Pierre Berini: Plasmonic detection of dengue could address major world health problem

With surface plasmons, better biosensors and new applications are possible, such as rapid screening for specific diseases.

12 December 2014

Pierre Berini received his Ph.D. and M.Sc.A. degrees in Electrical Engineering from École Polytechnique de Montréal (Canada), and his B.E.Sc. and B.Sc. degrees in Electrical Engineering and Computer Science, respectively, from the University of Western Ontario (Canada). He is professor of electrical engineering, professor of physics, University Research Chair in Surface Plasmon Photonics, and director of the Centre for Research in Photonics at the University of Ottawa (CRPuO). He was the founder and chief technology officer of a venture capital-financed company, and he collaborates on an ongoing basis with industry.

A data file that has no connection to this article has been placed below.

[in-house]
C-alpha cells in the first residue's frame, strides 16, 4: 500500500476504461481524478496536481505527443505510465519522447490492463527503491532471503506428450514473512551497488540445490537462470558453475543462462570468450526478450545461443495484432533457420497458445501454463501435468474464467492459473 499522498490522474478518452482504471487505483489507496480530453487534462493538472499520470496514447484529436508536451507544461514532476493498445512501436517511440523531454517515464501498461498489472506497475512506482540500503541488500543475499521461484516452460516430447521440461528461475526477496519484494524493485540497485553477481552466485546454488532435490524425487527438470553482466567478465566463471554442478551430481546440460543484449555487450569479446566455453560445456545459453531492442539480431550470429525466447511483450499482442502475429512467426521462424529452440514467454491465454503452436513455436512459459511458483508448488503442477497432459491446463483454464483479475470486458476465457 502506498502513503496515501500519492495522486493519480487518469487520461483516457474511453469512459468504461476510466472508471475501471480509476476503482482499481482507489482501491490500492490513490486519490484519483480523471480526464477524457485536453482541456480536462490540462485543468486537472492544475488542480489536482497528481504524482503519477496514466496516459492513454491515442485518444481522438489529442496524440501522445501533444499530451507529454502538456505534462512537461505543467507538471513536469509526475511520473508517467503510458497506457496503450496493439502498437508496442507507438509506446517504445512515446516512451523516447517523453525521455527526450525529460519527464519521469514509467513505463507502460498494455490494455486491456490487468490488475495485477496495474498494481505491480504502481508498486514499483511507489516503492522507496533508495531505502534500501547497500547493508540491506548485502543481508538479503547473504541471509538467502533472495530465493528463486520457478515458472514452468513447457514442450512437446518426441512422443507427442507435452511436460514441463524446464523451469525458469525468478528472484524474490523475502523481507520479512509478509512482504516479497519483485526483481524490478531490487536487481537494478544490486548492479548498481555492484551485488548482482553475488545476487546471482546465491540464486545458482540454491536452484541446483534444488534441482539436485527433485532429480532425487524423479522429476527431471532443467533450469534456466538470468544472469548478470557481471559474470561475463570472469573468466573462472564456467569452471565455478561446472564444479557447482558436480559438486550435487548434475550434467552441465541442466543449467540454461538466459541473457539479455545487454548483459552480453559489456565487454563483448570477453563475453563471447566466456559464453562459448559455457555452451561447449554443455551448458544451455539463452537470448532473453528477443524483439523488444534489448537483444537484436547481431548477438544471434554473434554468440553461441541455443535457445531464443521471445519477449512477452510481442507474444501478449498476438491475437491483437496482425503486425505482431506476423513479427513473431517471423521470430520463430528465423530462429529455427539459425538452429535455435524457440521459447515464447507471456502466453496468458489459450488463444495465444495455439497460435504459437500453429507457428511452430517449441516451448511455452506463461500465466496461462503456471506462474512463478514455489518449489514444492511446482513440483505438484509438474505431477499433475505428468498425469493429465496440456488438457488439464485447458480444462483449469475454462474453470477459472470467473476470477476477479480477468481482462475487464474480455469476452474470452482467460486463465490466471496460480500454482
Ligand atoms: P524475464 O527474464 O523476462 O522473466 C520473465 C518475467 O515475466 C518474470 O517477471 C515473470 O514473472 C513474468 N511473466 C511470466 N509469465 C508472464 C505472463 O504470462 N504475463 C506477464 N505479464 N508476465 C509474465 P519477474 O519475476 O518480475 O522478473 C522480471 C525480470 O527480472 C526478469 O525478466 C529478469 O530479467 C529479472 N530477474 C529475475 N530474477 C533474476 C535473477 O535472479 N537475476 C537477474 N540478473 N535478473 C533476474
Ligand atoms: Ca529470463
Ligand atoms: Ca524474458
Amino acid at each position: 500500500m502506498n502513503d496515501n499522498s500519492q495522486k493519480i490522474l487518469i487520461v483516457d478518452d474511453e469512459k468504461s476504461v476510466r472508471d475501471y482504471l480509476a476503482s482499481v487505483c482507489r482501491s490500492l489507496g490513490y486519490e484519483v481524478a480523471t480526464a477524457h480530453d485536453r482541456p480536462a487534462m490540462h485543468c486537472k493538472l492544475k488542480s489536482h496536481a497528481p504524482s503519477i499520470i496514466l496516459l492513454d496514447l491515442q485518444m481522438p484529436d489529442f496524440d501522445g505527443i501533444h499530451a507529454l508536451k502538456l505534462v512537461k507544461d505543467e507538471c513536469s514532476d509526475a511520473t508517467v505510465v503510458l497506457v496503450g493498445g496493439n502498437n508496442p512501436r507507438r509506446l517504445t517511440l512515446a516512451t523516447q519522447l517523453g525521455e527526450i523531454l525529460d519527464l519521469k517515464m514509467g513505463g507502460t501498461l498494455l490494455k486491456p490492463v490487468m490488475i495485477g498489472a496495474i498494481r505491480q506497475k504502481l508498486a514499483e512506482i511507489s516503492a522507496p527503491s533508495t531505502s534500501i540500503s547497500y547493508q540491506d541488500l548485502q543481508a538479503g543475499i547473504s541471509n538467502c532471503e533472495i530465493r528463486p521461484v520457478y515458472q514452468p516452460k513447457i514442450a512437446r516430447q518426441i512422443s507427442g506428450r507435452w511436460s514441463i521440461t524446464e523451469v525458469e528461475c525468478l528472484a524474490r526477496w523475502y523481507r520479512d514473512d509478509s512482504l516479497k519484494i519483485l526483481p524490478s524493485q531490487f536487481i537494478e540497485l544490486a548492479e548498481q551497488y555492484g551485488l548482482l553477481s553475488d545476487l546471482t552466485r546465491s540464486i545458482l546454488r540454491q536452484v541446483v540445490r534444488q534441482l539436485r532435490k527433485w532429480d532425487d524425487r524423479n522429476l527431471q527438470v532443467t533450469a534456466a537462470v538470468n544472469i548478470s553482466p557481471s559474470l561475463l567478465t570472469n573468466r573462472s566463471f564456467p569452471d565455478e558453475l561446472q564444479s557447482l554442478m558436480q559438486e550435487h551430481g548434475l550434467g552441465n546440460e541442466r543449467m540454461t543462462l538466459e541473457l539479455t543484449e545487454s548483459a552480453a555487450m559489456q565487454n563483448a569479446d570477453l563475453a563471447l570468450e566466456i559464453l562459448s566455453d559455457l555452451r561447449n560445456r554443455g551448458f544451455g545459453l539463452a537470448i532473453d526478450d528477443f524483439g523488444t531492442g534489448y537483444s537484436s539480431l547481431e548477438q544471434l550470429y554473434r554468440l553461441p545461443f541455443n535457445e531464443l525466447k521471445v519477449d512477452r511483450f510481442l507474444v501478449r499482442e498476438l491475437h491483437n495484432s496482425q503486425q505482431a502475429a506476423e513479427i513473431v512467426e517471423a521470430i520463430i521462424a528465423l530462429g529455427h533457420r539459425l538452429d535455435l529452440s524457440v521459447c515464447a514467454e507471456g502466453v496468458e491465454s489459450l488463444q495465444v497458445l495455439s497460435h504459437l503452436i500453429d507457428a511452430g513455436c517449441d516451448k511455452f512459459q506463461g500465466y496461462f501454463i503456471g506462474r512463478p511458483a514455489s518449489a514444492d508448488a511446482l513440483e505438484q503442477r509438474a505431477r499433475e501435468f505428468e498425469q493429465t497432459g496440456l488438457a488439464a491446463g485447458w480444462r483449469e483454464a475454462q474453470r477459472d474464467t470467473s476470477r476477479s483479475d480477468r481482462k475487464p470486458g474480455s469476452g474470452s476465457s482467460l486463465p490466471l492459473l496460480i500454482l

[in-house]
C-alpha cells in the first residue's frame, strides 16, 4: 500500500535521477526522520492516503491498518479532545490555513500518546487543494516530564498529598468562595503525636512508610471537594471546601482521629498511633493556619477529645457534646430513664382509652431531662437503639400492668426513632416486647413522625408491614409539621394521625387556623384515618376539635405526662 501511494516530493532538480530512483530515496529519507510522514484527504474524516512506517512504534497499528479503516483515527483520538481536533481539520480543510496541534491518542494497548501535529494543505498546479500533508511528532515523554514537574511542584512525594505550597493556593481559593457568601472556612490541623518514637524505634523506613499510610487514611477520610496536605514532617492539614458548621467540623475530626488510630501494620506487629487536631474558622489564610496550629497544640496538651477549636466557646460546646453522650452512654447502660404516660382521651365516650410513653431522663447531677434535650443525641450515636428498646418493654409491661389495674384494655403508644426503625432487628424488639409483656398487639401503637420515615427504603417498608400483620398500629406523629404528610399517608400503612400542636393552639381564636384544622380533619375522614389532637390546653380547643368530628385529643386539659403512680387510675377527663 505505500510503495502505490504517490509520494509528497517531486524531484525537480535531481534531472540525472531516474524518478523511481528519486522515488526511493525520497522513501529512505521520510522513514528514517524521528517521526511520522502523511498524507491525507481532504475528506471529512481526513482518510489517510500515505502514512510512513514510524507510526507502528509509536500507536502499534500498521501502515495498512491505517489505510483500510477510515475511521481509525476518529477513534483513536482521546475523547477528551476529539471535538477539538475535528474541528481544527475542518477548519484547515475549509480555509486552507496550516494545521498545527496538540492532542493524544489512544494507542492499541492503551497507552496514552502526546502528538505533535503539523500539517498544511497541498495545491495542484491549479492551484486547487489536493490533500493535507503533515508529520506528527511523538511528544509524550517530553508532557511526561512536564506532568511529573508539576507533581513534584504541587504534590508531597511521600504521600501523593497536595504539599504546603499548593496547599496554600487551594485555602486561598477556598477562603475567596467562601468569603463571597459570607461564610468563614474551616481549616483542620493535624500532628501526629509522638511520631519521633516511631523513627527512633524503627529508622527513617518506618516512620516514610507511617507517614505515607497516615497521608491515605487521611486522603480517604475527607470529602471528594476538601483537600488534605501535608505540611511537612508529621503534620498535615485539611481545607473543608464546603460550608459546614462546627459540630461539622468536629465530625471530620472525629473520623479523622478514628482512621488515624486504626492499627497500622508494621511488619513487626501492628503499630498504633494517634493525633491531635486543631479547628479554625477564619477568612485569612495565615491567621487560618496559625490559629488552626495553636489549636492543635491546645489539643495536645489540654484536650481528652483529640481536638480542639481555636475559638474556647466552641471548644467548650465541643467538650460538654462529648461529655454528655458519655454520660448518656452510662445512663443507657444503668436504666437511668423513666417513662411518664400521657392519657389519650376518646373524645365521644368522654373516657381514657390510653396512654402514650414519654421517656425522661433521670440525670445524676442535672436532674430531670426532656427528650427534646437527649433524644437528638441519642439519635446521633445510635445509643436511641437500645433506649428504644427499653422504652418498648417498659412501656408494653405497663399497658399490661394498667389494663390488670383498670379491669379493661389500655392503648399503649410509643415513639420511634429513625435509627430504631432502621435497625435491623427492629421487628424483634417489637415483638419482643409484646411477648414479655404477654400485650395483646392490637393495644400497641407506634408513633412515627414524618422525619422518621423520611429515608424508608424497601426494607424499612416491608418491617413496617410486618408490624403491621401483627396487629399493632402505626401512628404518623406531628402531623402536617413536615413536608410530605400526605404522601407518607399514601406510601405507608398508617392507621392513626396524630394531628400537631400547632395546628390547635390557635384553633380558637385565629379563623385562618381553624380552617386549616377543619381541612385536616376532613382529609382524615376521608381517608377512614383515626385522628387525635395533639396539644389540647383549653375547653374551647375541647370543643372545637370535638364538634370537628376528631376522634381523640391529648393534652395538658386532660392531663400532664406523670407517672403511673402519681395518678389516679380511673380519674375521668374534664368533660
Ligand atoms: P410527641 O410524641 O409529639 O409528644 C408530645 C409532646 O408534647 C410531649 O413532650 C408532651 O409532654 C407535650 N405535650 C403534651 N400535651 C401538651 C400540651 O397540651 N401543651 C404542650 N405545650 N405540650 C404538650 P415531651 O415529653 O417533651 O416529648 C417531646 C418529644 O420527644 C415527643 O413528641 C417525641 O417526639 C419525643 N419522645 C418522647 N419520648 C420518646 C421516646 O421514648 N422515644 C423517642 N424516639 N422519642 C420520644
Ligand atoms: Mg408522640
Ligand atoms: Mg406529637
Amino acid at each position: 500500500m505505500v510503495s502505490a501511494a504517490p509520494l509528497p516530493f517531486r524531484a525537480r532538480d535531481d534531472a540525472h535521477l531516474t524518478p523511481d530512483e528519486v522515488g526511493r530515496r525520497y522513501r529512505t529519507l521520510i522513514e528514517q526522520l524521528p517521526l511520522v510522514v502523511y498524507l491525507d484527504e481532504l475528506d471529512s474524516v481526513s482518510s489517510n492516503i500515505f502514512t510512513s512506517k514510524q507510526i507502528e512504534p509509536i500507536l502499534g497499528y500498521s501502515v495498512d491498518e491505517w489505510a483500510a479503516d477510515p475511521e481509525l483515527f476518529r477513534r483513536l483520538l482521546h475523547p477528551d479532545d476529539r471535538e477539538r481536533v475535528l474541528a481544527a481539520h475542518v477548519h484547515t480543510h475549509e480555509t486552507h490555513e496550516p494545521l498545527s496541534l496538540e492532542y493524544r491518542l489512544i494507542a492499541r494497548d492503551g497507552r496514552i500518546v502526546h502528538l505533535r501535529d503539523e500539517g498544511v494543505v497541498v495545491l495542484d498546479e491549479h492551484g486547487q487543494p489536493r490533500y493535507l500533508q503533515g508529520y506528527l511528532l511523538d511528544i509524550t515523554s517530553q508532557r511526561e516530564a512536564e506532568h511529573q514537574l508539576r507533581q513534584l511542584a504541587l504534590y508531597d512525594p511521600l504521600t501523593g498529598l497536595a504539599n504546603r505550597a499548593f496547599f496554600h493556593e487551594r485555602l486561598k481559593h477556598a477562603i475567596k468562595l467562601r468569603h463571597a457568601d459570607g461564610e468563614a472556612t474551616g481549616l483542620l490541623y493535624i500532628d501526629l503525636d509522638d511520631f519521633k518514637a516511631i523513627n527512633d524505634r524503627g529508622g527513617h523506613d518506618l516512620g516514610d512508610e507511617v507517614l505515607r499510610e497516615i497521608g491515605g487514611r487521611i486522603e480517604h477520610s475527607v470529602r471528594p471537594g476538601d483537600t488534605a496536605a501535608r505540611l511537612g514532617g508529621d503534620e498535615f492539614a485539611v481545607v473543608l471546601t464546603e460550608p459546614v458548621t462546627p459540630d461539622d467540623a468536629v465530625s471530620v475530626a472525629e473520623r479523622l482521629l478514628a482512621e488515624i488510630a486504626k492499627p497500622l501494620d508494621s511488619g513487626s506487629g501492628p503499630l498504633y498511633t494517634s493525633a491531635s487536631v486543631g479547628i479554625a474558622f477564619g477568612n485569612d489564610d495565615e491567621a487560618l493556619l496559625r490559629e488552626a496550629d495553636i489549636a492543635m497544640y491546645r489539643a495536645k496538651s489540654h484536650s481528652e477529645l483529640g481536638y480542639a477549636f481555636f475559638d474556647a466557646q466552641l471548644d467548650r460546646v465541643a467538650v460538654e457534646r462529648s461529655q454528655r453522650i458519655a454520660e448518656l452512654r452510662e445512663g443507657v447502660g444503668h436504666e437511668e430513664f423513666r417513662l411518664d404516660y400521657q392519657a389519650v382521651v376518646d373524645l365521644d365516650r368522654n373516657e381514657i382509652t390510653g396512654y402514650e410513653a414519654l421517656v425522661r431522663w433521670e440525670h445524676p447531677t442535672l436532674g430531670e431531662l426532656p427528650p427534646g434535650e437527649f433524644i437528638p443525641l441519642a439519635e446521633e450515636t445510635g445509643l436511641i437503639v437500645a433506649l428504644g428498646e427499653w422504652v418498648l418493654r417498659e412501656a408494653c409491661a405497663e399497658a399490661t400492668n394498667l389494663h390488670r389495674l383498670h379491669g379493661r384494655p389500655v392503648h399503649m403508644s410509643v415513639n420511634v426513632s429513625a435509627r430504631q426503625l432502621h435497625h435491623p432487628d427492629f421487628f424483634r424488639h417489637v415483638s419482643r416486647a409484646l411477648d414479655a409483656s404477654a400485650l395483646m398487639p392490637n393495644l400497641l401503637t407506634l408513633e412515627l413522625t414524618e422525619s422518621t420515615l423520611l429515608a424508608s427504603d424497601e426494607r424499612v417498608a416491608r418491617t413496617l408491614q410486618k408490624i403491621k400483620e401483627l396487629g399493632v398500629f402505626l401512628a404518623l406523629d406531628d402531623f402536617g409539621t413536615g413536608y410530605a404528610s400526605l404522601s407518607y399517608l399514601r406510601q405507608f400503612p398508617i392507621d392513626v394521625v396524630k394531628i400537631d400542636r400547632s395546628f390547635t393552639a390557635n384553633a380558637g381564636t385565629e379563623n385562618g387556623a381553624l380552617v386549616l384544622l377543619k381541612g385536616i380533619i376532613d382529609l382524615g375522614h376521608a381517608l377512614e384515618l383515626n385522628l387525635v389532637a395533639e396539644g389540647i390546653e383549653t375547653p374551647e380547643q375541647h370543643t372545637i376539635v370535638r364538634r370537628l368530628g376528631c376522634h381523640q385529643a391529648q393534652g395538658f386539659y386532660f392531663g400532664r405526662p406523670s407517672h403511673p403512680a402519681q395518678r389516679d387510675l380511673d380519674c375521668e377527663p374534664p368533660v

Berini has received an Natural Sciences and Engineering Research Council of Canada Steacie Fellowship, a Premier of Ontario Research Excellence Award, the University of Ottawa Young Researcher of the Year Award, URSI Young Scientist Award, the George S. Glinski Award for Excellence in Research, and he is a Canada Foundation for Innovation researcher. Berini is a Fellow of the IEEE and of the Canadian Academy of Engineering, and he is a member of SPIE and OSA. He has published seven book chapters, approximately 300 scientific and technical papers in peer-reviewed periodicals and conference proceedings, and is an inventor or co-inventor on 20 patents. He contributes on an ongoing basis to the organization of several international conferences in photonics. His research interests span many areas of optics and photonics, with surface plasmons and their applications being of particular interest.

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